The coaching system in India, both at the elite and grass-root levels, needs a serious overhaul. At the professional/elite level, we need an excellence programme for coaches, not just for the national teams but also our talented 15- to 16-year-olds.

Right now, the standard of coaching in India falls short. The coach does not enjoy much respect in Indian society— starting from the school level, where they are called “PT teachers". In most schools, physical training (PT) or physical education (PE) is held once a week for 30-45 minutes. It comes last on the priority list. The PT teacher is made to do menial jobs.

What I’d like to see, starting at the grass-root level, is compulsory physical education.

This would have multiple effects. One, just playing a sport is healthy and will make students, especially city students, more active. Sports can teach you more about teamwork and communication than the classroom.

In my school, PT was held just once a week. We should treat PT at par with other subjects. I was lucky that I had a very good hockey coach, Marcellus Gomes, who was an Olympian himself. It’s only because of him that I went on to play for India. He taught me the right things when I was 13-15 years old.

If you take this thought to the elite level, it’s about improving the quality of coaches today. Quite a few of those who coach the national teams and junior teams are employees of the Sports Authority of India (SAI). It’s a job that pays 30,000-50,000 per month.

We have to incentivize coaches and improve their training. I don’t blame coaches for not upgrading their skills because there is no incentive or opportunity for them to do that. I would like to see every state and, of course, SAI implementing a “coaches excellence programme" at every level. There should be no difference in the importance accorded to a Pullela Gopi Chand (the chief national coach for the Indian badminton team) or a grass-root-level coach.

For, at every phase in an athlete’s career, the coach is important.

At the senior level, India hires the best coaches in the world for many sports such as football, hockey, wrestling and archery.

But the skills of coaches at the junior levels need to improve. There’s one Harendra Singh in hockey, one Gopi Chand in badminton. We need to create a pool of world-class coaches. Our talented 12- to 15-year-olds are not being taught the basics correctly. By the time they reach the Indian team, it’s often too late to unlearn what they have learnt. That can only be corrected by coaches who can spot technical errors.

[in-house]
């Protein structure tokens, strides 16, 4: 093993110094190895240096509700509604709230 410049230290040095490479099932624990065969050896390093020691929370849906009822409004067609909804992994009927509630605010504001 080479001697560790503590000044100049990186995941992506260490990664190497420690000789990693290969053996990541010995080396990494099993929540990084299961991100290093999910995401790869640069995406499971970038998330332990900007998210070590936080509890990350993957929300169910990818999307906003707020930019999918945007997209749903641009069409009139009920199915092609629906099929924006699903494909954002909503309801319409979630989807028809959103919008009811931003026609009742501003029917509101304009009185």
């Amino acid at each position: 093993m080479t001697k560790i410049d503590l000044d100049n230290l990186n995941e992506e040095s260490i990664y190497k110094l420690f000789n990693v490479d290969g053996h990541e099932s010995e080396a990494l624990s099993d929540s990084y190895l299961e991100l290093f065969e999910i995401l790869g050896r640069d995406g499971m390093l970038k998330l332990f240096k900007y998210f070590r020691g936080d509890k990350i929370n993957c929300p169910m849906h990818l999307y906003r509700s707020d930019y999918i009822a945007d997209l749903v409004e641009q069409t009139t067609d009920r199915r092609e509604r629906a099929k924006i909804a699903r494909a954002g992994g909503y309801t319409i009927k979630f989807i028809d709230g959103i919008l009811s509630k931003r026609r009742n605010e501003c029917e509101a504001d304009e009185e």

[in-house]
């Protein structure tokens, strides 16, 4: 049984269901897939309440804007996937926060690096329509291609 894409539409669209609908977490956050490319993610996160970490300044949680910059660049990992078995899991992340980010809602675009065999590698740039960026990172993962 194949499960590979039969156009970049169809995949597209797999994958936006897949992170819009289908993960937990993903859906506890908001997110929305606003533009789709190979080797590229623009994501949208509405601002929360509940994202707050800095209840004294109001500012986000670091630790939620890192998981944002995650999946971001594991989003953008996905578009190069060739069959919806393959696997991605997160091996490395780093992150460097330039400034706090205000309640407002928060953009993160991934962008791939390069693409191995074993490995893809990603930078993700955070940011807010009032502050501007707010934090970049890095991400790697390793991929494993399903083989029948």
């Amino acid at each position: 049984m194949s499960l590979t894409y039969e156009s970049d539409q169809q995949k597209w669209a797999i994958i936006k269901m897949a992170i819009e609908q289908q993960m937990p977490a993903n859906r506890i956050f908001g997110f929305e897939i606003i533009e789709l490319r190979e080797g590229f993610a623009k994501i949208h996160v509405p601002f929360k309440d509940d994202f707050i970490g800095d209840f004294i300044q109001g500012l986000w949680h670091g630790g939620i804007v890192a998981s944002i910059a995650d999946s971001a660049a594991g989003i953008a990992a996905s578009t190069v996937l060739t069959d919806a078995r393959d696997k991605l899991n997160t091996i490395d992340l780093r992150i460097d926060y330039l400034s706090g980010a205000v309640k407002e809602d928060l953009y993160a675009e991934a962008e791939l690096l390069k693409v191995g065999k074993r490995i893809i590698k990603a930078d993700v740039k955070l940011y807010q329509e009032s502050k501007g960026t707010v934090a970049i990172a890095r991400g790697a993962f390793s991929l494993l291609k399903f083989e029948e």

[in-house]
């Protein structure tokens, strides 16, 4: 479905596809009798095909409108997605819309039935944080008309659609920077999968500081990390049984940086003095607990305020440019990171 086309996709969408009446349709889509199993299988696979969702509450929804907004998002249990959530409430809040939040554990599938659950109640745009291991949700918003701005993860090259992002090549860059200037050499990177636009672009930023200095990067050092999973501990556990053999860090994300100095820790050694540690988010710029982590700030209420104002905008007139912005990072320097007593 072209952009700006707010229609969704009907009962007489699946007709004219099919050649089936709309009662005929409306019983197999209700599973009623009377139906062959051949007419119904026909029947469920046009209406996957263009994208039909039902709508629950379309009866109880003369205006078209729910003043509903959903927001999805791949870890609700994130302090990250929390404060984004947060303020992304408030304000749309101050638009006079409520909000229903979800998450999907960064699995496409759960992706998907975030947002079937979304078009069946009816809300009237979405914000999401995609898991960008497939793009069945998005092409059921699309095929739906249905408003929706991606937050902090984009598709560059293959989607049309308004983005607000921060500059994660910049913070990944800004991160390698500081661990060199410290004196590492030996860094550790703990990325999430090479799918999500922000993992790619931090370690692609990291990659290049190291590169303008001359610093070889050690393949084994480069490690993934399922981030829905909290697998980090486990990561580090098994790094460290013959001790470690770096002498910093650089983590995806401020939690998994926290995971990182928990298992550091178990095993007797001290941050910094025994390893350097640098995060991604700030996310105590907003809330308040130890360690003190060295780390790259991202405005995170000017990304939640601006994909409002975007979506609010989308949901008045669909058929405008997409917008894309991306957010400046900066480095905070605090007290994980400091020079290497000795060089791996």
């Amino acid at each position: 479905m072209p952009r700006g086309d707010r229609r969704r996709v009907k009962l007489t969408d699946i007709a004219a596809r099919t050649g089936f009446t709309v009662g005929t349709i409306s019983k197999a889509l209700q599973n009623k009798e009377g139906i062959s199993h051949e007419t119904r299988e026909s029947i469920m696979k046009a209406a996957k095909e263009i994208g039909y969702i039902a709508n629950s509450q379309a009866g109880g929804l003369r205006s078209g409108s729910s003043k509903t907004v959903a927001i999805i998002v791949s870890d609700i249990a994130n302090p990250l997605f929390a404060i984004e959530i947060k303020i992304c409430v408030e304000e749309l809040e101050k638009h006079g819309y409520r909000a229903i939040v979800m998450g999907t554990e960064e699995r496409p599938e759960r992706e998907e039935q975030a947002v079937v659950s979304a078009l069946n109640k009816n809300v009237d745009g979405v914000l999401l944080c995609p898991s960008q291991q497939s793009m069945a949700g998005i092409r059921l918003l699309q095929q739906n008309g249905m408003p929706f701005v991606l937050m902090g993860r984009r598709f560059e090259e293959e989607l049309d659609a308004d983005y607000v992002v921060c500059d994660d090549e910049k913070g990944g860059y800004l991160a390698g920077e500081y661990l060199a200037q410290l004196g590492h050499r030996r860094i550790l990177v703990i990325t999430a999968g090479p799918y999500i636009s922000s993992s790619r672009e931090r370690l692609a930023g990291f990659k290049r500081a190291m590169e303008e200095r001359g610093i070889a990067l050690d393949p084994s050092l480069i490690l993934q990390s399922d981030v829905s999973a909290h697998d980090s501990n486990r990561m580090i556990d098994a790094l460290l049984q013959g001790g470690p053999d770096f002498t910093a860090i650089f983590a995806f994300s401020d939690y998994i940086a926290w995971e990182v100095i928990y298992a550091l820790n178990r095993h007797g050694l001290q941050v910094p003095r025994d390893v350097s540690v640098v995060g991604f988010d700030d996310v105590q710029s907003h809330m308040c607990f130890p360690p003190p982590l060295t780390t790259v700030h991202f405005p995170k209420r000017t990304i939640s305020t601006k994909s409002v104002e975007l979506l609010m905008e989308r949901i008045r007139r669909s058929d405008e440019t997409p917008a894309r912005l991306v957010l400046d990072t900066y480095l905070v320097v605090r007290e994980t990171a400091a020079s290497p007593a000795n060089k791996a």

Many things go into the building of a champion: coaching, training facilities, equipment, nutrition, recovery, physiotherapy and mental training. To me, however, the most important ingredient in the mix is the coach. Which is why they need to learn the latest training methods and technology. If you look at the top sporting nations, most of them have home-bred coaches. Getting a foreign coach is a band-aid policy.

Since I am on the governing body of SAI, we are trying to ensure that the foreign coaches we get also spend a certain number of hours imparting their knowledge to a pool of Indian coaches. We cannot continue to be reliant on foreign coaches—this will not solve the problem in the long term.

Look at Australia. In hockey, they had Barry Dancer as coach when they won the 2004 Athens Olympics. They had Ric Charlesworth when they won two hockey World Cups. Their current coach, Colin Batch, was an Olympian. In hockey, Australia have always had top- class home-bred coaches.

This will not happen overnight. We have to groom our coaches today so that we don’t have to depend on foreign coaches five years down the line. We need to build a pool of quality domestic coaches who will produce quality players for the Indian camp.

As told to Nitin Sreedhar.

Viren Rasquinha is the director and CEO of Olympic Gold Quest. He is an Olympian, a former captain of the Indian hockey team, and received the Arjuna Award for hockey in 2005.

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